Wealth in this movie is utterly synonymous with corruption, the more wealth, the more corrupt people are. There’s the blatant wallowing corruption, but there’s the genteel stuff as well, but what is very clear, is that the higher you go, the richer you are, the more disgusting and dishonest and reprehensible you are. It pulls its punches now and then, Jeremy Irons CIA guy gets to live with only some broken fingers and a talking to. Madame President gets away with plausible deniability. But mainly, for what is essentially a live action cartoon, this is a pretty damning condemnation of the world that we’re forcing people to live in, and an indictment of the people who are supposed to be running it on our behalf.

As for the action scenes? There’s a lot of them. They’re mostly good. There’s a bizarre fight at a gas station with some chick from an 80s music video that dips into gratuitous sadism. Well, you’re going to get a bit of gratuitous sadism in a movie like this. But the various villains, even the principle fight villains all get little bits of personality, and the sequence of action scenes builds up properly, to an epic boss villain fight.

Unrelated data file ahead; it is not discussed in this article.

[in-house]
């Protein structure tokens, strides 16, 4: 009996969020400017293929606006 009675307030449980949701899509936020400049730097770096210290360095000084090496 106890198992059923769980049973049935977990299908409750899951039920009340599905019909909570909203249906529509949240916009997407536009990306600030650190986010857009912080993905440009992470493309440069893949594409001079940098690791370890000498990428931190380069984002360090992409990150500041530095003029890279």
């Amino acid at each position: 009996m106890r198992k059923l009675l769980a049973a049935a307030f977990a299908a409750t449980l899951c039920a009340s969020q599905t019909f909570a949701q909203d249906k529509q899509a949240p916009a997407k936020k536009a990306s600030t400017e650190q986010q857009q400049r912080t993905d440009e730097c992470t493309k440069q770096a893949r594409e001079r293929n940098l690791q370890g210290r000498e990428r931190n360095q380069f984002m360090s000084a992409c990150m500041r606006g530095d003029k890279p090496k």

None of this, “Hey let’s put all our big action scenes right at the front before the audience gets to invest emotionally and then spend the rest of the movie tailing off nonsense.” I’m looking at you Black Adam, but also Indiana Jones and way too many modern movies. There’s way too much of that.

Oh and there are just terrible bee puns all the way through. Criminal stuff.

But there’s a point to even that bit of stupid. Bees live in a society, they come together, they work together, even the queens, they all look after each other.

That’s not the way we’re running things now. And that’s probably not a good thing.